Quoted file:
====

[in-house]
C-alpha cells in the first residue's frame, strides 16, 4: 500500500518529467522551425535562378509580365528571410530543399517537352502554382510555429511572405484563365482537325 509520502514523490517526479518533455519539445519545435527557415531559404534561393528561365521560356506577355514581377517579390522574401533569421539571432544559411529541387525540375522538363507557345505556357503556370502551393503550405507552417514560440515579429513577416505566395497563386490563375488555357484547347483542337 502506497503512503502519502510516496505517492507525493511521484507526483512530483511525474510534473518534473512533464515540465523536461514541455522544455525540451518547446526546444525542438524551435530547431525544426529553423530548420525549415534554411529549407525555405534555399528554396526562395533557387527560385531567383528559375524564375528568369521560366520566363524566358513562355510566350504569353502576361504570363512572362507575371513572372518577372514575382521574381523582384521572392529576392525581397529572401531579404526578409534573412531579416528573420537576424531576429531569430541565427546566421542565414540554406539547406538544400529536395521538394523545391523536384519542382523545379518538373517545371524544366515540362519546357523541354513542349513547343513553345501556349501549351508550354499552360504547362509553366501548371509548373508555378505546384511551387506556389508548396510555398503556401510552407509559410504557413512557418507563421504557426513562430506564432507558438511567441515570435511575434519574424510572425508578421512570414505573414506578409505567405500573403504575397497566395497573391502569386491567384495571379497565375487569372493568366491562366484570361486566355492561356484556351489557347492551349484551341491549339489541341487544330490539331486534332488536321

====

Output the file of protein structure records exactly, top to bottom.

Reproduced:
[in-house]
C-alpha cells in the first residue's frame, strides 16, 4: 500500500518529467522551425535562378509580365528571410530543399517537352502554382510555429511572405484563365482537325 509520502514523490517526479518533455519539445519545435527557415531559404534561393528561365521560356506577355514581377517579390522574401533569421539571432544559411529541387525540375522538363507557345505556357503556370502551393503550405507552417514560440515579429513577416505566395497563386490563375488555357484547347483542337 502506497503512503502519502510516496505517492507525493511521484507526483512530483511525474510534473518534473512533464515540465523536461514541455522544455525540451518547446526546444525542438524551435530547431525544426529553423530548420525549415534554411529549407525555405534555399528554396526562395533557387527560385531567383528559375524564375528568369521560366520566363524566358513562355510566350504569353502576361504570363512572362507575371513572372518577372514575382521574381523582384521572392529576392525581397529572401531579404526578409534573412531579416528573420537576424531576429531569430541565427546566421542565414540554406539547406538544400529536395521538394523545391523536384519542382523545379518538373517545371524544366515540362519546357523541354513542349513547343513553345501556349501549351508550354499552360504547362509553366501548371509548373508555378505546384511551387506556389508548396510555398503556401510552407509559410504557413512557418507563421504557426513562430506564432507558438511567441515570435511575434519574424510572425508578421512570414505573414506578409505567405500573403504575397497566395497573391502569386491567384495571379497565375487569372493568366491562366484570361486566355492561356484556351489557347492551349484551341491549339489541341487544330490539331486534332488536321